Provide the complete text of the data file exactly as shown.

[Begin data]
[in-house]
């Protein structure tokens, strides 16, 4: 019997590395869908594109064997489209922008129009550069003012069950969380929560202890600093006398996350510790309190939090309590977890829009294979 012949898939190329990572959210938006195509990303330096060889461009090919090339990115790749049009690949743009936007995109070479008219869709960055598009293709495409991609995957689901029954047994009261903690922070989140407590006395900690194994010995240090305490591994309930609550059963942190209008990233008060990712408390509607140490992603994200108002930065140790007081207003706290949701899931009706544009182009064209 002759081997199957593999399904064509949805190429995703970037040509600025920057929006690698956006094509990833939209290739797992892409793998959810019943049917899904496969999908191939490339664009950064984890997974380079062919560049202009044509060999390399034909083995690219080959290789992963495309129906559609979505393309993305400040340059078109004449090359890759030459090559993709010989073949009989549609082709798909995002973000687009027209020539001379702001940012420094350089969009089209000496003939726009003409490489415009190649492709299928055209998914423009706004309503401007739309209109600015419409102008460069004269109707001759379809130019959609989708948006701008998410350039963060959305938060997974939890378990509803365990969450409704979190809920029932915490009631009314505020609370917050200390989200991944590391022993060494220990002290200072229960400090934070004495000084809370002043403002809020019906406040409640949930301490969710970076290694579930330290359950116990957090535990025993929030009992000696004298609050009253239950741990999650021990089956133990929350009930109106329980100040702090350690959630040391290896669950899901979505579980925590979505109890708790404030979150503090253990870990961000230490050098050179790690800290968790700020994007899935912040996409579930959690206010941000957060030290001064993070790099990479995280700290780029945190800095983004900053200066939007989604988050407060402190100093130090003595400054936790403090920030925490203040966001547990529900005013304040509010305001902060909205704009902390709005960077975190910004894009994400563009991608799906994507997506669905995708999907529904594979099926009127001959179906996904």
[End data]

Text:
[in-house]
């Protein structure tokens, strides 16, 4: 019997590395869908594109064997489209922008129009550069003012069950969380929560202890600093006398996350510790309190939090309590977890829009294979 012949898939190329990572959210938006195509990303330096060889461009090919090339990115790749049009690949743009936007995109070479008219869709960055598009293709495409991609995957689901029954047994009261903690922070989140407590006395900690194994010995240090305490591994309930609550059963942190209008990233008060990712408390509607140490992603994200108002930065140790007081207003706290949701899931009706544009182009064209 002759081997199957593999399904064509949805190429995703970037040509600025920057929006690698956006094509990833939209290739797992892409793998959810019943049917899904496969999908191939490339664009950064984890997974380079062919560049202009044509060999390399034909083995690219080959290789992963495309129906559609979505393309993305400040340059078109004449090359890759030459090559993709010989073949009989549609082709798909995002973000687009027209020539001379702001940012420094350089969009089209000496003939726009003409490489415009190649492709299928055209998914423009706004309503401007739309209109600015419409102008460069004269109707001759379809130019959609989708948006701008998410350039963060959305938060997974939890378990509803365990969450409704979190809920029932915490009631009314505020609370917050200390989200991944590391022993060494220990002290200072229960400090934070004495000084809370002043403002809020019906406040409640949930301490969710970076290694579930330290359950116990957090535990025993929030009992000696004298609050009253239950741990999650021990089956133990929350009930109106329980100040702090350690959630040391290896669950899901979505579980925590979505109890708790404030979150503090253990870990961000230490050098050179790690800290968790700020994007899935912040996409579930959690206010941000957060030290001064993070790099990479995280700290780029945190800095983004900053200066939007989604988050407060402190100093130090003595400054936790403090920030925490203040966001547990529900005013304040509010305001902060909205704009902390709005960077975190910004894009994400563009991608799906994507997506669905995708999907529904594979099926009127001959179906996904």